Should kids be bribed
Ethan said no. Although this may sound like a strange argument, I believe it does hold some wait.
Paying students to attend school
Kids are made fun of so much within inner city schools that a thick skin is developed and all of their problems turn into jokes. So she went to the Washington city council to ask for more money to keep paying kids — and to keep studying what happens. I really don't think so. However, I think that it does not make sense to compare models at the purely conceptual level before considering whether the models under scrutiny are practically feasible. They just didn't seem to know how. April 12, By Amanda Ripley In junior high school, one of my classmates had a TV addiction — back before it was normal. Yet higher attendance at school only resulted in a 4—10 percent increase in attainment. Not only did it prove to have real results in terms of test scores, but I think a program such as this that targets younger children could instill in them a love of reading. And this is the question that the Times article attempts to address. On his initial exam, he scored 45 out of But he had no idea if it would work. Many people who at once say they have a problem with incentive based learning do not stop and think about incentives that already exist in their own lives. And perhaps a genuine love of learning could even grow out of it. Chyna wants to be a lawyer or a radio personality when she grows up. Here are the money quotes pun intended : ".
In Chicago, Fryer worked with schools chief Arne Duncan, now President Obama's Education Secretary, to design a program to reward ninth-graders for good grades. This begs the question as to what is the actual difference between internal and external motivations this is a very philosophical topic and I wont go into it here, but I do believe that it has some serious ramifications on this discussion.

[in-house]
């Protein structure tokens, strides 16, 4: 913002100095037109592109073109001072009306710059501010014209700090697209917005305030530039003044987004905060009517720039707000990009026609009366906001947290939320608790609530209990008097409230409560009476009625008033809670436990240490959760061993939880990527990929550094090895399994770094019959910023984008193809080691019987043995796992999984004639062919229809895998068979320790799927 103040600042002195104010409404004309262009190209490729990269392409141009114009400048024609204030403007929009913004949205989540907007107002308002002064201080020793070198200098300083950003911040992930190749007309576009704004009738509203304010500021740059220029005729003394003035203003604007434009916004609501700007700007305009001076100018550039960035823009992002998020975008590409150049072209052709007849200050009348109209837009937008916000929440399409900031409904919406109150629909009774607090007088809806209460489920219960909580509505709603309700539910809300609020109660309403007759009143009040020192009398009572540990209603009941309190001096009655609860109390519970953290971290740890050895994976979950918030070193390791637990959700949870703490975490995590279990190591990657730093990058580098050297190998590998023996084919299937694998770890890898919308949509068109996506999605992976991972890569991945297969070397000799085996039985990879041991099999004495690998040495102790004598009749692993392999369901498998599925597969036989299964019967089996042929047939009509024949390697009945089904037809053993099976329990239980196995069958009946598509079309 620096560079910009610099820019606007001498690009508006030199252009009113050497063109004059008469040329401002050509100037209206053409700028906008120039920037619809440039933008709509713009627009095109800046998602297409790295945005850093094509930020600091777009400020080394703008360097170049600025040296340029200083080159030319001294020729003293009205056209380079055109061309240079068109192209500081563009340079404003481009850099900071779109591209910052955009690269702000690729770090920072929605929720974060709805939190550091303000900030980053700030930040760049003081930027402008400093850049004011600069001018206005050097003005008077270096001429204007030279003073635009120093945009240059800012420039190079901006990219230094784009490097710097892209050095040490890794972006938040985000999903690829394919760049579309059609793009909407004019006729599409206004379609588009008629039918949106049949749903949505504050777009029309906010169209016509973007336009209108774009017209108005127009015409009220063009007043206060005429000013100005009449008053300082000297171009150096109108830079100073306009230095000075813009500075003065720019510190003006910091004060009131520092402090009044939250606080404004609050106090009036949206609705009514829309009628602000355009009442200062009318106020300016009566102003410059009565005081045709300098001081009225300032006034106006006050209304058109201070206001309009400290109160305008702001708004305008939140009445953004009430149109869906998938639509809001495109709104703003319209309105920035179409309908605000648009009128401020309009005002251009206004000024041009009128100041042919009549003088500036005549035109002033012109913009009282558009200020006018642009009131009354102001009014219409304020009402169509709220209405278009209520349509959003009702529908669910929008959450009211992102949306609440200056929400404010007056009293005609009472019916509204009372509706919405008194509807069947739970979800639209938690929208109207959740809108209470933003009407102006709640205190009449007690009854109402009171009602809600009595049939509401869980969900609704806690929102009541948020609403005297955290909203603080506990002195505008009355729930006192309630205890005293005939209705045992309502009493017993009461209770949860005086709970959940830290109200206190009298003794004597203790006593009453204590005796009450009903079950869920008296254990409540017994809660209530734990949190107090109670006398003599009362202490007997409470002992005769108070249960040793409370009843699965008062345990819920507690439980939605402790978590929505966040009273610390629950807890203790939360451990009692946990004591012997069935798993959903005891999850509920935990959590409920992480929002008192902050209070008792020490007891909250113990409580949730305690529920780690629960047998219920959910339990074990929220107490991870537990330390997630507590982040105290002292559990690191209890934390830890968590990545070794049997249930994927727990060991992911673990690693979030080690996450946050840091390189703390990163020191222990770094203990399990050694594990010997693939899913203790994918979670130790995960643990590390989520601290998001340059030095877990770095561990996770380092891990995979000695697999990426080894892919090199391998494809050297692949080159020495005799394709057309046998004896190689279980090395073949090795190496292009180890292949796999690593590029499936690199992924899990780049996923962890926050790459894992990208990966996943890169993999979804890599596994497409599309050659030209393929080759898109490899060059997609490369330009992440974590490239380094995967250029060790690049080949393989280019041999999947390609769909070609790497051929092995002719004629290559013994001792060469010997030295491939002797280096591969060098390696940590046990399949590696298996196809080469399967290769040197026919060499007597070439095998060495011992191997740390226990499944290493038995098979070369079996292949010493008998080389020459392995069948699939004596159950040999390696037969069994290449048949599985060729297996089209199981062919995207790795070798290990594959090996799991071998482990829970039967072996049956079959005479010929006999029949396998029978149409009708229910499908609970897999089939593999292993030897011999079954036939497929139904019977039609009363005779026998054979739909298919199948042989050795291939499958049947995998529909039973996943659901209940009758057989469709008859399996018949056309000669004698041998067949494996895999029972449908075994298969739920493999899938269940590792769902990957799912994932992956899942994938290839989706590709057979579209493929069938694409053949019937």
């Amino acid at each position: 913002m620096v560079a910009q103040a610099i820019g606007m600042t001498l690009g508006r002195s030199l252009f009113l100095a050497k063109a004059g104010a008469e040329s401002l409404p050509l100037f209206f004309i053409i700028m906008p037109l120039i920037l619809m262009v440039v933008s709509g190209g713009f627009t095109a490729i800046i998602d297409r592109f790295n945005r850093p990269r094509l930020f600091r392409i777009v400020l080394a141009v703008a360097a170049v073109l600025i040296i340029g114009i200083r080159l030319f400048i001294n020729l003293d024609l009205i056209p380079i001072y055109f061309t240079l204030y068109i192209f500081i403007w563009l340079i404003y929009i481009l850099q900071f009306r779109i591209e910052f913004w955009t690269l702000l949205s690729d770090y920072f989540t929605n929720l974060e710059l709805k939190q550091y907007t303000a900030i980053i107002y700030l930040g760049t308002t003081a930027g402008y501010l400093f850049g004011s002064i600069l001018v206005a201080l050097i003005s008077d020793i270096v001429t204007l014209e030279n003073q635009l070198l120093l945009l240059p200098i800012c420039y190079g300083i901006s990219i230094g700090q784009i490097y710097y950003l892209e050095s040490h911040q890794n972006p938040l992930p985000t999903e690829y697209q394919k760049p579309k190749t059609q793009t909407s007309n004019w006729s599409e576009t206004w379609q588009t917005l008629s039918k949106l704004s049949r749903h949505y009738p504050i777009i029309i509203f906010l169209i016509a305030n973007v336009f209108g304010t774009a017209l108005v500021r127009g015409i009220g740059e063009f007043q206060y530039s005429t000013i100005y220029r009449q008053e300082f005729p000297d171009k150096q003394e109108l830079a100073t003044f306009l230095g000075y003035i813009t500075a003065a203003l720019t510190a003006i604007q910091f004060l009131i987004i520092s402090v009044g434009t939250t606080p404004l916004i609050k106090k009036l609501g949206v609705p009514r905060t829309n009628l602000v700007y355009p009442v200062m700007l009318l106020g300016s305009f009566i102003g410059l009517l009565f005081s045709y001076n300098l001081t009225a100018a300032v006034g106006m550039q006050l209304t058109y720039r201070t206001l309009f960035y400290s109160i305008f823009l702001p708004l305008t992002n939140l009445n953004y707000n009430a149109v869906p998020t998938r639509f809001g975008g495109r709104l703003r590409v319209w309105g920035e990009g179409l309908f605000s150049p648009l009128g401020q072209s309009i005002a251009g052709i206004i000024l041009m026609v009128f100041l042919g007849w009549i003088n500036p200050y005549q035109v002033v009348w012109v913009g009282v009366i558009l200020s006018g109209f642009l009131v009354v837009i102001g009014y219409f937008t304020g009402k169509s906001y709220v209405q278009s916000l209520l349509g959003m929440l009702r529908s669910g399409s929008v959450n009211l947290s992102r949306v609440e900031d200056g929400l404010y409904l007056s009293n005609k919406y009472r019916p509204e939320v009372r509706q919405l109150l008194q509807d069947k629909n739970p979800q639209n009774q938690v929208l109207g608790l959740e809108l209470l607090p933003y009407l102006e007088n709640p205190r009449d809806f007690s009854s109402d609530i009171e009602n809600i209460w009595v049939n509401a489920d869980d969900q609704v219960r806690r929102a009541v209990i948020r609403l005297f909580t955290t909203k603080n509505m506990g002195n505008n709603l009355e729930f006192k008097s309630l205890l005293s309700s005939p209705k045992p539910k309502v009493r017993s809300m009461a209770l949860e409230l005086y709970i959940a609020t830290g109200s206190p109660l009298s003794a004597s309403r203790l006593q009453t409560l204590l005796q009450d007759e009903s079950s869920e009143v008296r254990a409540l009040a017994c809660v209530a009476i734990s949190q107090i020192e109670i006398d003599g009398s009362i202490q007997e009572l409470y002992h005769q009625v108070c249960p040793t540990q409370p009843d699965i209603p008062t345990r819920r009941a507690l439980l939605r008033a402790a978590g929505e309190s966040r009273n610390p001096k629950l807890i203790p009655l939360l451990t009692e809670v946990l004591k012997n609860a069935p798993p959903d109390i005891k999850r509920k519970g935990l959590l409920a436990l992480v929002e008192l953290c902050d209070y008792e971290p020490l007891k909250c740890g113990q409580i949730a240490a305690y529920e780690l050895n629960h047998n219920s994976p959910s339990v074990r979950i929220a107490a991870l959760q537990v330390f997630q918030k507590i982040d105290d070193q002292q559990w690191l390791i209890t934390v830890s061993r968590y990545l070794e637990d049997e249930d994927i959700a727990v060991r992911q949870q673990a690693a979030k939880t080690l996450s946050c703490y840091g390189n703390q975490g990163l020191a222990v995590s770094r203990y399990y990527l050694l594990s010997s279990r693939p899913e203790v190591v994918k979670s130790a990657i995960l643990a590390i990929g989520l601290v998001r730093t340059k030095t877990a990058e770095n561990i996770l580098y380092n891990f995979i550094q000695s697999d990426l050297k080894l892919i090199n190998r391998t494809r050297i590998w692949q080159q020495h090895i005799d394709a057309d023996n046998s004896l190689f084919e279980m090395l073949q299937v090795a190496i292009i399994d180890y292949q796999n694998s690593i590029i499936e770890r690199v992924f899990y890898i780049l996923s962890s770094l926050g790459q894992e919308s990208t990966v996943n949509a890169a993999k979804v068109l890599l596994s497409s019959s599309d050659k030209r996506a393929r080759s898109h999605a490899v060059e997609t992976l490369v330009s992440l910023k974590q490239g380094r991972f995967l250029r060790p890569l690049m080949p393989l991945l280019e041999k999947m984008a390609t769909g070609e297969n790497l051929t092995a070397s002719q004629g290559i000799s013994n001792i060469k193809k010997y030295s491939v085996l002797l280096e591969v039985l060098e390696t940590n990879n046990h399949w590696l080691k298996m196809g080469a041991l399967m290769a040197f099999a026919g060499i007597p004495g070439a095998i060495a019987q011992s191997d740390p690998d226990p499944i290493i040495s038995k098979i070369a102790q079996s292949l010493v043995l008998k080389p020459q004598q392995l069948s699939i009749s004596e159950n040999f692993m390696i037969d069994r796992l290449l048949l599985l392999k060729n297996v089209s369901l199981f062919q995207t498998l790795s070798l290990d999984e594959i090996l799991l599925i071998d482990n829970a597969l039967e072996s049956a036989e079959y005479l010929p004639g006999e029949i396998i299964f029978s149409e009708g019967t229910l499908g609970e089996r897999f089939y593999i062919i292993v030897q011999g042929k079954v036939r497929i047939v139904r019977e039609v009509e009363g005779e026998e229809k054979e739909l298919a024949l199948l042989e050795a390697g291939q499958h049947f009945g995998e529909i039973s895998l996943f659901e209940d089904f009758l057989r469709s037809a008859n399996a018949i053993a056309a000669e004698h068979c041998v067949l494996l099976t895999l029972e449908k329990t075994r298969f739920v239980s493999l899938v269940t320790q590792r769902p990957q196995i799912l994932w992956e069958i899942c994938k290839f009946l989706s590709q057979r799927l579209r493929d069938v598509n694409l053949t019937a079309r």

The logic of the argument is that using money as a motivator takes away from other more natural motivations.
Is paying students for good grades good
Under this framework of investigation, usually the incentive-based education model is rejected, because at a purely conceptual level, there is no way for it to compete with a model of education based on intrinsic motivation. This definitely is a legitimate concern because what would happen if the rewards were taken away? And at least one think-tank scholar has denounced the strategy as racist. The failure enraged him, and his pride kicked in. Excerpts from Huffpo: "The system is built to be gamed. The question is, How do we help them get there? In principle, Fryer agrees. We have to meet them where they are. The logic of the argument is that using money as a motivator takes away from other more natural motivations. Those students did not, however, do better on their standardized tests at the end of the year.
Teachers complain that we are rewarding kids for doing what they should be doing of their own volition. During my nearly two years as a parent coach, I heard many parents describe interactions with their kids in which they promised all manners of enticing treats and activities in exchange for behaving appropriately.
The students in the other cities were certainly keen to earn the cash, but by contrast in Dallas the task was specific, clear and within the control of the students, and that distinction appears to matter.
Why paying students for good grades is bad
His goal is to use the scientific method to figure out how to close the learning gap between America's white and minority kids by the year This brings into question the long term effectiveness of incentive based learning which brings us back to the arguments discussed in the previous paragraph. It seems there is still a certain moral queasiness about introducing monetary incentives into schools — a reaction which, as it happens, dates back almost years. They just didn't seem to know how. I still did well, but now it was because of the grades. Fryer believes there's more good research to be done on incentives. The question is, How do we help them get there? For some kids, doing better on a geometry test is like solving a third-order linear partial differential equation, no matter the incentive. KIPP fifth-graders get a lot of prizes like pencils; high school kids can earn freedoms -- like the privilege of listening to their iPods at lunch.
Meanwhile, in Washington, each school got to choose three of the payment metrics, and some of the elements ended up being outcomes like test scores. But he had no idea if it would work.
Some individuals are motivated best or exclusively by competition. Most including Hispanic kids and poor kids did better when they were being paid.
based on 38 review